Source: North Manchester Journal, October 8, 1896

Three covered wagons filled with people and their goods passed through here Friday afternoon and as strange as it may appear the drivers of two of the teams could not tell us what county in Ohio they came from. Each referred to that "'feller' ahead there. He is boss." The "feller ahead" informed us that they came from Hardin county, Ohio, and had been eight days on the road making about twenty-five miles a day. He said further that they were going to Oregon, but did not know the name of the county in that state that they were going to. The exit of those people from Ohio will be no detriment in the point of intelligence to the Buckeye people by leaving. But what will the people of Oregon think of the newcomers.

Source: NMHS Newsletter, February 1995

On the Road in 1929
By Allan D. White
© 1995

The late Sara Mertz Allen (1906-1994) supplemented her Manchester College art classes by attending summer art courses for credit at John Herron Art School (Indianapolis) and at Winona Lake during the summers of 1929 and 1930. These were, she recalled, classes in poster design and outdoor sketching.

Sally attended Manchester College 1924-1928 and upon graduation was hired to teach art and music at Burnettsville, near which she had been reared, and Idaville in rural White County. She was professor of art at Manchester College from 1930 until 1939 when her husband, Max, began his long career there as her successor. But that is another story!

In addition to their learning experiences the Herron and Winona Lake classes were places to meet a number of new friends from the membership of those courses. With one such couple whom Sally befriended it was suggested they take an outing into Brown county during the fourth of July break.

This kind of outing, for us in the year 1995, offers few automotive challenges, and most of our needs are met by fairly accessible accommodations. Indeed, we take for granted the fast food stores and service stations with their clean restrooms and seemingly never-ending supply of fuel in our competitive world, and we move about freely on well-paved and well-marked roads.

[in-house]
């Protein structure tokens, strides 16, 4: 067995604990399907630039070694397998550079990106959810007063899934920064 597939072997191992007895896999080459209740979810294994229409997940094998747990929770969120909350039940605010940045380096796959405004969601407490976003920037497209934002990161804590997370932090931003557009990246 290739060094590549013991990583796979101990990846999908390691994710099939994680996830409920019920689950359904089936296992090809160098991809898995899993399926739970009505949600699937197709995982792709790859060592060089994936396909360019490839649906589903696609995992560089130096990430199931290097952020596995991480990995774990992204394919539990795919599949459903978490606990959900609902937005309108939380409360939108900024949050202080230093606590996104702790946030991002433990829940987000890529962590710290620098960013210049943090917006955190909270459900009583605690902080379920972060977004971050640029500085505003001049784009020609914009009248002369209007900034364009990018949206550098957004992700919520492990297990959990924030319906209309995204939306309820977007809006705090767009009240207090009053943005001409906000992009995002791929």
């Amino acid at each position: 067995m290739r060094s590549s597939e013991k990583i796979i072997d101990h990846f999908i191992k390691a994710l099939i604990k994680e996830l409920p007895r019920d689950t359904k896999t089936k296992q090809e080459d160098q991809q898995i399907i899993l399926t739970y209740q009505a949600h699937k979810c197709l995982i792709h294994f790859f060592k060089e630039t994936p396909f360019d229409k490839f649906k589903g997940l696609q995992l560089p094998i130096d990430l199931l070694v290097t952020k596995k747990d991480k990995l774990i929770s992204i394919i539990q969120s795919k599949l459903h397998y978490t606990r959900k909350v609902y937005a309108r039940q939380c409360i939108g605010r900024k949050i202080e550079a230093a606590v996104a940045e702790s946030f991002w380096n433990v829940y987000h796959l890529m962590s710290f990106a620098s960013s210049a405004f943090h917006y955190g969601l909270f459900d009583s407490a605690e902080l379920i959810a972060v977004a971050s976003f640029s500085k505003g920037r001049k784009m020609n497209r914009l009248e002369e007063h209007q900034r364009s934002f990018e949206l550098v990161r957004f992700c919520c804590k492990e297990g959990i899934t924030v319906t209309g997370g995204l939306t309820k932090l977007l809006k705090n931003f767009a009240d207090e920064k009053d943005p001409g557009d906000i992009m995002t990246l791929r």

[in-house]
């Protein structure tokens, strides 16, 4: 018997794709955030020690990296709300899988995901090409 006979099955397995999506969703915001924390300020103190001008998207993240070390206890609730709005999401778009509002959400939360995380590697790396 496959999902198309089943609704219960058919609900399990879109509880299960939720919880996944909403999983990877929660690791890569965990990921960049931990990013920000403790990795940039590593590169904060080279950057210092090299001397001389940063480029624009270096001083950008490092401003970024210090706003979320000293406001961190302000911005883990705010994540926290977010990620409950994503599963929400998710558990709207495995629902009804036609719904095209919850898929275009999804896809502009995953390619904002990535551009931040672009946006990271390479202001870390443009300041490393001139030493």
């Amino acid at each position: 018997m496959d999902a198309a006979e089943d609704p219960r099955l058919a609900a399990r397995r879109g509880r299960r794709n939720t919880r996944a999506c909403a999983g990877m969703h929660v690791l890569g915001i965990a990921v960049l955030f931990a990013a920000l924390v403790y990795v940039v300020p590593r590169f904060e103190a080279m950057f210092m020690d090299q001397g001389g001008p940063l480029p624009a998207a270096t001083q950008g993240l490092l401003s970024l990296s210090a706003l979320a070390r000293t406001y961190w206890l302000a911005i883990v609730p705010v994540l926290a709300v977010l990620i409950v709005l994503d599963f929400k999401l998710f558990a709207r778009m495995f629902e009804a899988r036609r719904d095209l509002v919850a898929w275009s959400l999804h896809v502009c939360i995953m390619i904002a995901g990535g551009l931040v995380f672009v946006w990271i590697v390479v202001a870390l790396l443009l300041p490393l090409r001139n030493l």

In 1929, however, such was not the case. Except for the slower pace of life, the expression, "Are we there yet?" had more meaning, relative to the difficulty of getting to and from at that time.

Sally related that she was driving a 1928 Chevy two-door, black of course, with a running board. She had bought it for $600. There was a baggage rack on the driver's side. When it was new, say, the first 500 miles, the car could only be driven only 30 miles per hour, but Sally and her sister, Ruth, initiated the new car by taking off, undaunted, for Oregon, Illinois, six miles from Mount Morris, where they visited an aunt and uncle.

The car was a four-cylinder model which used scarcely any gasoline when compared to today's six and eight cylinder motors.

The gas pump of the 1920s was a tall iron and glass column with a lever on the side. By pumping the hand lever back and forth, gasoline was raised from the reservoir into the wire-mesh reinforced glass cylinder near the top of the column. Then the amount of gas which you requested was released from the cylinder through the hose into the tank of your car.

When you needed to get to a town or locality with which you were not familiar, it was wise to ask instructions for the "best" way, because there was little or no signage and no maps to help you along the way. Since few of the roads had been improved (paved), one never knew in what condition they might be found. No two people in the car would agree on the oral instructions which they had heard, and family feuding might ensue!

If you had to go to the bathroom, among your options, quite unlike ours today, might be a country schoolhouse or church with its primitive, outdoor privy. That was not much of an option by our standards and even less so in cold weather!

The outing to Brown County, by the way, had a happy ending, even though the car went dead in front of a Brown County house with a rickety porch, described as "typical" of the times. There was no answer when Sally knocked at the door of the house, but another car with a man, a woman, and a child, came by and stopped to offer help.

The man opened the hood of Sally's car and, after nosing around, asked her if she had a hairpin. With Sally at his elbow, he proceeded to repair a disrupted connection using the simple wire hairpin! Later she surprised her passengers by "fixing" the car herself!

The art-class tourists were on their way again...on the road in 1929.

[Drawing by Allan White of the Rush Gasoline Pump, Rush Manufacturing Corp., Lafayette, Indiana]